The law prohibits employers from making employment decisions based on a potential worker or employee’s age, if that person is over 40. If an employer makes employment-related decisions based on the employee’s age, he or she has violated the employee’s rights. If you believe you are a victim of age discrimination, call an age discrimination lawyer in Charlotte from Gibbons Leis, PLLC to explore your legal options: 704-612-0038.
Examples of Age Discrimination in the Workplace
For workers over 40, anytime an employer takes age into account when considering the following, that employer may have committed age discrimination:
- Wages and benefits
- Job assignments and training
The following behaviors are examples of age discrimination in the workplace:
- Failing to hire an applicant the employer views as “too old.”
- Firing someone over 40 to replace him or her with someone younger.
- Laying off older employees while keeping less experienced, younger employees
Age Discrimination Laws
There are multiple federal and state laws that protect people from age discrimination at the workplace:
Age Discrimination in Employment Act
The Age Discrimination in Employment Act (ADEA) is a federal law that protects job applicants and employees age 40 or older from discrimination and harassment. The ADEA only covers employers with 20 or more employees.
An amendment of the ADEA, the Older Workers Benefit Protection Act (OWBPA), also prohibits employers from denying benefits for older employees.
North Carolina’s Equal Employment Practices Act
Under North Carolina’s Equal Employment Practices Act (EEPA), employers with 15 or more employees cannot discriminate against employees based on age or numerous other factors including religion, national origin, or sex.
What should I do if I have experienced age discrimination?
If your employer has discriminated against you because of your age, contact Gibbons Leis, PLLC to discuss your claim.
If you decide to file an age discrimination lawsuit against your employer, you will have to prove:
- The employer took intentional action against the employee because of the employee’s age.
- Age was the sole reason for discrimination.
Proving these elements can be difficult. You may use direct and circumstantial evidence to help your case. If an employer admits to taking action against an employee over 40 based on the employee’s age, then there is direct evidence of age discrimination.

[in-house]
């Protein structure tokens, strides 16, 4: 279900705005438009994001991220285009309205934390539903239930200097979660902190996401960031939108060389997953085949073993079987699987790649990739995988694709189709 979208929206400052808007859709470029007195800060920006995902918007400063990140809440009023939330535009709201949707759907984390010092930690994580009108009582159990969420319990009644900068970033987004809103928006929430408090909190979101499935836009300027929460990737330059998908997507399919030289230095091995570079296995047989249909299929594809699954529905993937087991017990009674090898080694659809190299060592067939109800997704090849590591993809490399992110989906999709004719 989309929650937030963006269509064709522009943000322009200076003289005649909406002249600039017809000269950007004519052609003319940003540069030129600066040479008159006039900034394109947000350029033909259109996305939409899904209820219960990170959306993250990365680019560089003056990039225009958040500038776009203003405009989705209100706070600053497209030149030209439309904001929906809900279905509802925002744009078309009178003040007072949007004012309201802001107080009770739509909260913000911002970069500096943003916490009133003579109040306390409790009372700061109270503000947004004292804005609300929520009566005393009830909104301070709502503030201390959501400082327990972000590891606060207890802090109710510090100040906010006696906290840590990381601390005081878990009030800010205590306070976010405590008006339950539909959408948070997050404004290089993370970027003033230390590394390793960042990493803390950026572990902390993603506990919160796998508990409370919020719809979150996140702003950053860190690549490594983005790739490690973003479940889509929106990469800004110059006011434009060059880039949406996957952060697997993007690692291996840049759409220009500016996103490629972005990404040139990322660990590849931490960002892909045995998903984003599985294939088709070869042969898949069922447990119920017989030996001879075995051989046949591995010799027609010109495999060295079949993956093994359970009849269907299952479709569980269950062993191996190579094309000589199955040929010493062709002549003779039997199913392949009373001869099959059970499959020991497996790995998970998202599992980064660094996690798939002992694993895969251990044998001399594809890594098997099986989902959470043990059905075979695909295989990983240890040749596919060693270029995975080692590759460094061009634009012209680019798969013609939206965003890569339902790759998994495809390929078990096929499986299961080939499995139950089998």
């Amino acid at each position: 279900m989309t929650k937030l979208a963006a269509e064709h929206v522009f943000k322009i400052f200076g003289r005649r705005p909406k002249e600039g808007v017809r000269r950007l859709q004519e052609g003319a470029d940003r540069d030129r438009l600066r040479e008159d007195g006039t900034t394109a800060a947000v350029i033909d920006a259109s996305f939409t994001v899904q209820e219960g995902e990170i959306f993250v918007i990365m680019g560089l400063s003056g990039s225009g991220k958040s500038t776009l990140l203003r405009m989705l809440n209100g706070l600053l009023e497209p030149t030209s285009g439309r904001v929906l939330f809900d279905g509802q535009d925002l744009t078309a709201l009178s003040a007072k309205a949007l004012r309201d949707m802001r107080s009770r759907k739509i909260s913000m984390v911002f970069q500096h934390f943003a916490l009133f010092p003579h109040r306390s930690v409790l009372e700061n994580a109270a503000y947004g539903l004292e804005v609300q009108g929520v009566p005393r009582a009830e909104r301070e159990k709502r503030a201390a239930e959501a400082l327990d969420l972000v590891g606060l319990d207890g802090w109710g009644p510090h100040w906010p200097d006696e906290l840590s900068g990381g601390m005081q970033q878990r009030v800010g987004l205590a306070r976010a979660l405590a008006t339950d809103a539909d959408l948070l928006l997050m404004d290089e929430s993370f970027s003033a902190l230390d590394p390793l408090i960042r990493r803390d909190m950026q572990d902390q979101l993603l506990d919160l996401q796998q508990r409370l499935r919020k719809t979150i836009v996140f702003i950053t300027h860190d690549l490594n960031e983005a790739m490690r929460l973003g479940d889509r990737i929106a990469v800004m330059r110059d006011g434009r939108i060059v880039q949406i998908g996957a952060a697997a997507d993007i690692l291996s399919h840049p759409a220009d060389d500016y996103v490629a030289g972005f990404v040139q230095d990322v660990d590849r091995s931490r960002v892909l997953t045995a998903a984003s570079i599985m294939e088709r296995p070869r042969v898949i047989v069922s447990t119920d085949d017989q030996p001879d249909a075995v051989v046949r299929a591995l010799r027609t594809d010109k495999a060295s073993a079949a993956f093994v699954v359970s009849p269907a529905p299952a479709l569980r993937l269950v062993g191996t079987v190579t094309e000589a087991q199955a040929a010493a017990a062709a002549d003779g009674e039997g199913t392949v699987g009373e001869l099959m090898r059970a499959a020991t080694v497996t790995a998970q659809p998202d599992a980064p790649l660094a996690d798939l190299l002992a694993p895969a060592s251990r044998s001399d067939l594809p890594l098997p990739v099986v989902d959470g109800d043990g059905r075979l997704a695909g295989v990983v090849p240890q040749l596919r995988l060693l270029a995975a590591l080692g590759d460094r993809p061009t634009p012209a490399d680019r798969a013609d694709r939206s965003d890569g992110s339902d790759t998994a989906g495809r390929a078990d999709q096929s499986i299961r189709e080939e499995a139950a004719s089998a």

However, in most discrimination cases, direct evidence will not be available. You will have to build your case using circumstantial evidence.
Circumstantial evidence will require you to prove that you were qualified for your position and that you were a member of a protected class (over 40 years old).
You will then need to present evidence that your employer acted against you and that your employer replaced you with a younger person with fewer qualifications.
It is important to hire an attorney to look over the facts of your case and help you present your evidence in the best way possible.
How to Resolve Your Age Discrimination Case
While nothing can truly make up for the discrimination you experienced, you may be able to recover damages that can help make things easier.
Age discrimination victims can recover financial damages such as:
- Back pay for past wage loss
- Front pay for future wage loss
- Liquidated damages
- Attorney’s fees and court costs
Victims of age discrimination may also recover remedies relating to employment. These remedies include:
- Hiring: The law may force the employer to offer you the position.
- Promotion: Those who did not receive a promotion based on their age may receive said promotion.
- Reinstatement: If your employer fired you due to age, the law may force him or her to reinstate you.
Age discrimination is illegal and wrong. If your employer violated your rights because of your age, you have options. Call Gibbons Leis, PLLC for help today: 704-612-0038.